Agricultural yields, i.e., production per unit area, have been increasing at a steady pace since the green revolution started in the middle of the 20th century. At the same time, inflation-adjusted agricultural commodity prices have been trending downward as increases in supply outpaced increases in demand. Recent bad weather events, biofuel mandates, and a switch to a meat-heavy diet in emerging economies that requires more calories in its production has increased commodity prices, at least temporarily. Food is an essential good, and while its price is currently low due to its abundance, it is responsible for a large consumer surplus given the highly inelastic demand. This book contains eight chapters that were presented at a NBER conference in May 2017. They examine in further detail recent factors that contributed to the remarkably steady increase in agricultural productivity. The first two chapters study drivers of long-term productivity growth, specifically the role of GMO crops and changing climatic factors. Chapters 3-5 discuss the role of farm production responses to government regulation, namely, crop insurance, transport subsidies, and electricity subsidies to pump irrigation water. The last three chapters study the role of specific farm practices: crop diversification, disease management and water-savings methods.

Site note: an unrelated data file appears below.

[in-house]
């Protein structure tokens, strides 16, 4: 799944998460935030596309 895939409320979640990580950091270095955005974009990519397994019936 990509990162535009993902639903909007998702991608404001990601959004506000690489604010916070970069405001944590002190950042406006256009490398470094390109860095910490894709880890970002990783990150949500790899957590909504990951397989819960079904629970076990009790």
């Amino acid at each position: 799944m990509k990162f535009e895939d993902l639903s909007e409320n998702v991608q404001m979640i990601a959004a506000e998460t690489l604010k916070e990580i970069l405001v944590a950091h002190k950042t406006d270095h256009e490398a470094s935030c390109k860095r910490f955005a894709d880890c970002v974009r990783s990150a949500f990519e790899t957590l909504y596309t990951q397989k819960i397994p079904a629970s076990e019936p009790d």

Keywords: agricultural yields, green revolution, food prices, correlation of yield shocks